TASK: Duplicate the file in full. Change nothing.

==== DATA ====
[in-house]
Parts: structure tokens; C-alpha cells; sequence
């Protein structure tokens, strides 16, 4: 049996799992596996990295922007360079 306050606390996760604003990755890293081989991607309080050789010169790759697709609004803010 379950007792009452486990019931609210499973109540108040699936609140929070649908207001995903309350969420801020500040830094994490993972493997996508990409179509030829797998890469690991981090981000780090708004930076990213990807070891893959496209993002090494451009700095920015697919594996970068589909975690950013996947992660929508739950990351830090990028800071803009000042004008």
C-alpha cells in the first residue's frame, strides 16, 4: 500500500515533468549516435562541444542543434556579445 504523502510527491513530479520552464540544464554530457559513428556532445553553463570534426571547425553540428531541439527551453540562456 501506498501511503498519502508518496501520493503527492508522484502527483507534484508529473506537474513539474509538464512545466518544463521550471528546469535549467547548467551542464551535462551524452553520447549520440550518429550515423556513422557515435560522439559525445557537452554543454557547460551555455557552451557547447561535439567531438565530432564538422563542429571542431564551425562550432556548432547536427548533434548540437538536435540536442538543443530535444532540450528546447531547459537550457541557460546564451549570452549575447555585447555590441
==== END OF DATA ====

[in-house]
Parts: structure tokens; C-alpha cells; sequence
């Protein structure tokens, strides 16, 4: 049996799992596996990295922007360079 306050606390996760604003990755890293081989991607309080050789010169790759697709609004803010 379950007792009452486990019931609210499973109540108040699936609140929070649908207001995903309350969420801020500040830094994490993972493997996508990409179509030829797998890469690991981090981000780090708004930076990213990807070891893959496209993002090494451009700095920015697919594996970068589909975690950013996947992660929508739950990351830090990028800071803009000042004008």
C-alpha cells in the first residue's frame, strides 16, 4: 500500500515533468549516435562541444542543434556579445 504523502510527491513530479520552464540544464554530457559513428556532445553553463570534426571547425553540428531541439527551453540562456 501506498501511503498519502508518496501520493503527492508522484502527483507534484508529473506537474513539474509538464512545466518544463521550471528546469535549467547548467551542464551535462551524452553520447549520440550518429550515423556513422557515435560522439559525445557537452554543454557547460551555455557552451557547447561535439567531438565530432564538422563542429571542431564551425562550432556548432547536427548533434548540437538536435540536442538543443530535444532540450528546447531547459537550457541557460546564451549570452549575447555585447555590441